You want your partner on your team, cheering you on. What if that doesn’t happen?
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When you’re pursuing what could ultimately be your life’s legacy, the least you expect is the support of those around you. Your spouse isn’t just in your social circle — he or she is practically an extension of yourself. Your spouse is the first to hear the ideas and knows the next 10 moves you’ll make.
At least ideally, your spouse does.
In real life, we might not always get that support, which can be frustrating. However, this isn’t to mean there’s a problem with the relationship. As demonstrated by 20th-century Canadian psychologist Eric Berne, there are multiple levels of connecting with people, in this case spouses, and symmetry across all levels is only ideal, not required, to have healthy relationships.
That said, you’d still want your spouse on your team, cheering you on. So, how do you handle the situation when your spouse just doesn’t seem supportive of your dream?
1. See if it could be your fault.
Before you accuse your spouse of not supporting you enough in your ambitions, reflect on how things could have gone differently had you done this: To get your spouse’s support in the first place, let him or her know your needs concerning achievement of your goals. For instance, unless your spouse is a fellow software developer he or she isn’t going to understand what you need from home to make things easier for you.
Set a realistic schedule that takes into account all the important aspects of your life. When sharing it with your spouse be honest and set realistic expectations. This schedule should reflect, among other things, when, where and how you work best.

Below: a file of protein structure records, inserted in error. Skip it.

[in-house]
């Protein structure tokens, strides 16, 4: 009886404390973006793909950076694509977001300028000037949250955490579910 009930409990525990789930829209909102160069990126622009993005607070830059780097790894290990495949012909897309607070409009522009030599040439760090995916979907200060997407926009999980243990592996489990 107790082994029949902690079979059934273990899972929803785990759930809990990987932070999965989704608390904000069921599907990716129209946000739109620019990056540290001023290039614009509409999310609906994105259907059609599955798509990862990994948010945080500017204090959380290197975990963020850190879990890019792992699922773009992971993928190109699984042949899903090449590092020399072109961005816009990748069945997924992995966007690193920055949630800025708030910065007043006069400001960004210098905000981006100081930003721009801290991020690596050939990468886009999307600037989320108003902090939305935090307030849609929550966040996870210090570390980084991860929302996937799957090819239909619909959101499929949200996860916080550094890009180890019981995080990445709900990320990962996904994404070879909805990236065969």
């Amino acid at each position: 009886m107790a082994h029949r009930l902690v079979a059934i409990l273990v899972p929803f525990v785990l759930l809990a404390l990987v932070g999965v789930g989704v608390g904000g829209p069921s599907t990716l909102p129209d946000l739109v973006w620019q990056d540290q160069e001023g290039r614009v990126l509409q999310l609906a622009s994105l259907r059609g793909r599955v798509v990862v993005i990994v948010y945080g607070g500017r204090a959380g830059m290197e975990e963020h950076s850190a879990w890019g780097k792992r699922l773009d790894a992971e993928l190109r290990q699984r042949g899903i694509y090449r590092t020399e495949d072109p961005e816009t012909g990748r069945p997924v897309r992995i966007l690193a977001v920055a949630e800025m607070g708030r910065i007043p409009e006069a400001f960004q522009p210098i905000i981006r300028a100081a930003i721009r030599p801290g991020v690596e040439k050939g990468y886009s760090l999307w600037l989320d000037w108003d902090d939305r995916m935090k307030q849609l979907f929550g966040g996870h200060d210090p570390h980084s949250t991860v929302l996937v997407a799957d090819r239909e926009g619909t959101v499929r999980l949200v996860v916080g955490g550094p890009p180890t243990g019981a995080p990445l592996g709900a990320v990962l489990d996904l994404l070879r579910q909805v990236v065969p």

Your partner is more likely to be supportive of you if he our she clearly knows what you need to achieve your dreams. This may be time, money or help with the household chores.
2. Improve the quality and quantity of communication.
If you don’t communicate often and easily with your spouse it’s less likely that you’ll be able to harmoniously discuss your schedule, for instance. Similarly, without ongoing communication you won’t be able to get feedback on your schedule — you couldn’t possibly expect to get everything right the first time you try.
Remember that this communication has to be for the purpose of bringing you closer together. So, you’re not just saying, “Hey, I’ll be working from 9 to 5 and that’s how it is” then moving along. You’re also talking about other things that matter to you as a couple.
It doesn’t always have to be about what you’re working on.
3. Be honest and upfront.
It’s totally understandable if you’re tempted to keep things to yourself because you fear your spouse’s disapproval. However, this only escalates the situation.
Unless you’re in the CIA, the moment you start “protecting” your spouse or avoiding conflict by hiding what you’re doing, you create a hill for your relationship to tumble down.
A better approach would be telling the truth about your goals. You have to also make your partner understand that it’s important to you and you intend to accomplish it by such and such a time. Put it in a way that doesn’t sound like you’re giving your spouse an ultimatum but rather as the caring partner you are.
Learn how to be honest without hurting your spouse’s feelings.
If you don’t think it’s your fault that you don’t get the support you deserve from your spouse, try opening up the communication channels. This will give you a chance to understand your partner and express yourself better.
While having your spouse support you in your goals is a privilege, that’s all it is. It would be unfortunate to be with someone who actively shoots your ideas down. However, as long as that person is there for you when it counts — you have someone to come home to — you have all it takes to pursue those ambitions.